Do Plants Get Stressed?

Hurting Aspen

This one always seems more stressed than its neighbors.Alan Levine/Flickr

I spent the last several months thinking about stress, not only because I was actively stressed over deadlines and the like, but also because I wrote the March Popular Science cover story on the subject. Last year, I did a similar piece on sleep, which spilled over to this blog as a series exploring whether the organisms I write about most—namely, plants, microbes, and insects—also experience sleep (or something like it). After writing this year's massive stress story I decided to do a similar series, starting with plants.

So, do plants get stressed out? If so, what causes it? Is their stress anything like how we experience it? And how might researchers exploit a plant’s stress response to, say, grow better crops or battle pests?

When we think about stress, we usually paint it as a bad thing. But in reality it’s how we get along in the world. Our stress response helps us navigate an ever-changing environment—it’s the reason we’re able to react to new situations to figure out if they’re safe or dangerous. Without it, we wouldn’t survive. The same goes for plants, which are stressed by environmental changes that threaten their health, such as flood or drought, or by critters that would harm or kill them, like pathogens and plant-eating insects.

But while we have the fight or flight response, which keys up our body for a confrontation, plants don't have that option. "Plants, compared to animals, insects, and humans, have to be a lot more sophisticated with their response to stress since they are stuck wherever they grow and cannot run from whatever stress they encounter," says Michael Kolomiets, a plant pathologist at Texas A&M.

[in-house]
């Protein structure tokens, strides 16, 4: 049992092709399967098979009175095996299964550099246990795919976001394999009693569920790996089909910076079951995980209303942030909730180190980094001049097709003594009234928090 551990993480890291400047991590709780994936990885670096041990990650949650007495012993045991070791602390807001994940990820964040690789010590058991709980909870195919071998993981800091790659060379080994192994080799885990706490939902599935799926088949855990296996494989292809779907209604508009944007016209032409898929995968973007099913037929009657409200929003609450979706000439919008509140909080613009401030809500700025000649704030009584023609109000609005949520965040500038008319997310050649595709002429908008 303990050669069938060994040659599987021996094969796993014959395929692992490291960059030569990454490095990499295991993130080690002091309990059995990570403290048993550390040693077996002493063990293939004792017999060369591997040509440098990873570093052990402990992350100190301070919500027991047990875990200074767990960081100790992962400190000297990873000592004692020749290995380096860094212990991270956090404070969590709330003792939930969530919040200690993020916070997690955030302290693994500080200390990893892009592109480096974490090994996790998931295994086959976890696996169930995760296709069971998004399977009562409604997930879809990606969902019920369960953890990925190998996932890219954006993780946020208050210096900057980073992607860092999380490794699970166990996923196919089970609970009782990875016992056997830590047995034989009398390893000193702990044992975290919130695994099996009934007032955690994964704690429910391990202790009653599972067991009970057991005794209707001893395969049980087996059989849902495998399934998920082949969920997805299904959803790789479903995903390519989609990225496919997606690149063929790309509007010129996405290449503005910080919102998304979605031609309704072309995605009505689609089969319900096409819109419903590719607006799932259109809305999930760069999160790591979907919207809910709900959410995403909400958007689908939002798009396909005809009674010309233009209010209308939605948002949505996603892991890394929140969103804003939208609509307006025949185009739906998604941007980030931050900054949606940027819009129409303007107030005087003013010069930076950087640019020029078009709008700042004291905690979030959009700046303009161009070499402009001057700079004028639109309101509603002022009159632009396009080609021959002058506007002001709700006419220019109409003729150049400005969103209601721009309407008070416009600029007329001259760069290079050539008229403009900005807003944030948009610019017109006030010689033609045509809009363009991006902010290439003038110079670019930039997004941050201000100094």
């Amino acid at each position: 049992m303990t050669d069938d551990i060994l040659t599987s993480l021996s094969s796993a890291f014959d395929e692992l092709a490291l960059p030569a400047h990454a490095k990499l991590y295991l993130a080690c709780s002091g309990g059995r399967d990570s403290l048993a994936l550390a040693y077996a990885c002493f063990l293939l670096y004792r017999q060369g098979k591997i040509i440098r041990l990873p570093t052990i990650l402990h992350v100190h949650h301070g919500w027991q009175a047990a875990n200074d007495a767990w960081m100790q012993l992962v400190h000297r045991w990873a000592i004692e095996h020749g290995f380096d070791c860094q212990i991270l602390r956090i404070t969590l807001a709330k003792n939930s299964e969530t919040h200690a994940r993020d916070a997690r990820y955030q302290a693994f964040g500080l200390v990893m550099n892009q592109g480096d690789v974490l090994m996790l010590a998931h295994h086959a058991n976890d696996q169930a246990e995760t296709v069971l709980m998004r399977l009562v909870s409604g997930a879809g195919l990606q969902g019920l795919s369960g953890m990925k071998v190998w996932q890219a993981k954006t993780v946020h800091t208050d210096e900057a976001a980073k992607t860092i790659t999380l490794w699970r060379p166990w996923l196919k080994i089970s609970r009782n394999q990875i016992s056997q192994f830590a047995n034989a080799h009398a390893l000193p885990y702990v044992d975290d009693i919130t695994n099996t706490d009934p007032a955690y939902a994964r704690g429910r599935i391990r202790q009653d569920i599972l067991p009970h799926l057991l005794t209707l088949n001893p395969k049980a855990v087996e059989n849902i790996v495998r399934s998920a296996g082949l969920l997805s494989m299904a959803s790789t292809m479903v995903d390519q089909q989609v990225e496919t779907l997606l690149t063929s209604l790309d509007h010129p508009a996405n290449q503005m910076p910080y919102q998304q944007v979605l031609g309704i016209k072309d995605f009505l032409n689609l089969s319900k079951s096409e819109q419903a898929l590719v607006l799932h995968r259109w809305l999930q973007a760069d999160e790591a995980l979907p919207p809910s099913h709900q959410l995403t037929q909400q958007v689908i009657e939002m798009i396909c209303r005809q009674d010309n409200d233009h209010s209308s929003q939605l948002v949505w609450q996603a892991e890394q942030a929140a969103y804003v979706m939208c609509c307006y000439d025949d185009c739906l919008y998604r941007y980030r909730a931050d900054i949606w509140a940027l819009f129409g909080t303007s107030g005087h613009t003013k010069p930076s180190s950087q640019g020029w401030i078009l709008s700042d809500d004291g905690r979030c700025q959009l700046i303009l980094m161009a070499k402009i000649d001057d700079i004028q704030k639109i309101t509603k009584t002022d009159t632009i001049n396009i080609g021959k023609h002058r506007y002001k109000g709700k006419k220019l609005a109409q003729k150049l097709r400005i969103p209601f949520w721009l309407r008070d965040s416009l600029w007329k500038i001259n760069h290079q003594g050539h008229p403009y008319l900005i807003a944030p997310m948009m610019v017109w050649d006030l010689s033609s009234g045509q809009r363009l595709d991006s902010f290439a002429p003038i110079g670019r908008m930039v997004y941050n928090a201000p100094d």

Like humans, plants undergo a series of hormonal changes during a stressful encounter. But unlike humans, plants have unique hormonal responses for different types of stressors, says Kolomiets. Drought, for example, triggers abscisic acid in the roots, which helps close tiny pores called stomata; these pores control gas exchange during photosynthesis, but when they're open they also evaporate water. Attacks from certain fungi trigger salicylic acid, a defense against the pathogens. And when herbivores attack, many plants produce jasmonic acid, which in turn sets off volatile chemicals that act as a distress signal to other plants—the smell of freshly cut grass is an example. These signals may also attract beneficial insects.

A better understanding of the genetics behind such responses could lead to all sorts of neat applications, like breeding or genetically engineering crops that can better withstand stressful situations, says Kolomiets. “Once we identify volatiles that repel deleterious insects or attract beneficial insects, we can apply those odors to orchards, crops or plant that naturally and constitutively emit these desired volatiles."

One real benefit of this approach is that it could reduce the use of chemical pesticides—always an important and tricky goal for agriculture. And one could also imagine garden plants tweaked to ward off pesky mosquitoes and other pests. In which case: sign me up.

Want more? Tune in next week to learn about the stressful existence of microbes.

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